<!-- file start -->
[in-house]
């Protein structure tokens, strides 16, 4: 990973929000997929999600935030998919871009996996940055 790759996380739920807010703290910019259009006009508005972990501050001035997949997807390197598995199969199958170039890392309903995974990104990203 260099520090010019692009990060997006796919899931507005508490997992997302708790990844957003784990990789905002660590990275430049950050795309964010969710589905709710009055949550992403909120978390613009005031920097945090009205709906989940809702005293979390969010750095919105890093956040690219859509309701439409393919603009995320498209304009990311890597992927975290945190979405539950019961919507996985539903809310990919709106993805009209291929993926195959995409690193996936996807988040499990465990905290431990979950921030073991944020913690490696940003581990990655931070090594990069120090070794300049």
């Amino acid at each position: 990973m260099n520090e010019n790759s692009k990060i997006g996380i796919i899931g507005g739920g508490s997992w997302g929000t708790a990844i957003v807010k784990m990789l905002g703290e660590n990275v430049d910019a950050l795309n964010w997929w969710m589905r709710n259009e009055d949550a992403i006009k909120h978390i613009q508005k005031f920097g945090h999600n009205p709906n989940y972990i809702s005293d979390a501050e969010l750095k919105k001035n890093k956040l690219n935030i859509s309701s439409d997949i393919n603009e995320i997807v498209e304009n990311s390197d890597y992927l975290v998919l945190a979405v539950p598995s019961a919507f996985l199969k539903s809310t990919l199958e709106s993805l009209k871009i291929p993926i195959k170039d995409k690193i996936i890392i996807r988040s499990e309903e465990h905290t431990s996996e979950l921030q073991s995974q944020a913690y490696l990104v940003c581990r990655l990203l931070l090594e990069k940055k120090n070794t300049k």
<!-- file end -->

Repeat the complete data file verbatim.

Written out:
[in-house]
């Protein structure tokens, strides 16, 4: 990973929000997929999600935030998919871009996996940055 790759996380739920807010703290910019259009006009508005972990501050001035997949997807390197598995199969199958170039890392309903995974990104990203 260099520090010019692009990060997006796919899931507005508490997992997302708790990844957003784990990789905002660590990275430049950050795309964010969710589905709710009055949550992403909120978390613009005031920097945090009205709906989940809702005293979390969010750095919105890093956040690219859509309701439409393919603009995320498209304009990311890597992927975290945190979405539950019961919507996985539903809310990919709106993805009209291929993926195959995409690193996936996807988040499990465990905290431990979950921030073991944020913690490696940003581990990655931070090594990069120090070794300049």
């Amino acid at each position: 990973m260099n520090e010019n790759s692009k990060i997006g996380i796919i899931g507005g739920g508490s997992w997302g929000t708790a990844i957003v807010k784990m990789l905002g703290e660590n990275v430049d910019a950050l795309n964010w997929w969710m589905r709710n259009e009055d949550a992403i006009k909120h978390i613009q508005k005031f920097g945090h999600n009205p709906n989940y972990i809702s005293d979390a501050e969010l750095k919105k001035n890093k956040l690219n935030i859509s309701s439409d997949i393919n603009e995320i997807v498209e304009n990311s390197d890597y992927l975290v998919l945190a979405v539950p598995s019961a919507f996985l199969k539903s809310t990919l199958e709106s993805l009209k871009i291929p993926i195959k170039d995409k690193i996936i890392i996807r988040s499990e309903e465990h905290t431990s996996e979950l921030q073991s995974q944020a913690y490696l990104v940003c581990r990655l990203l931070l090594e990069k940055k120090n070794t300049k």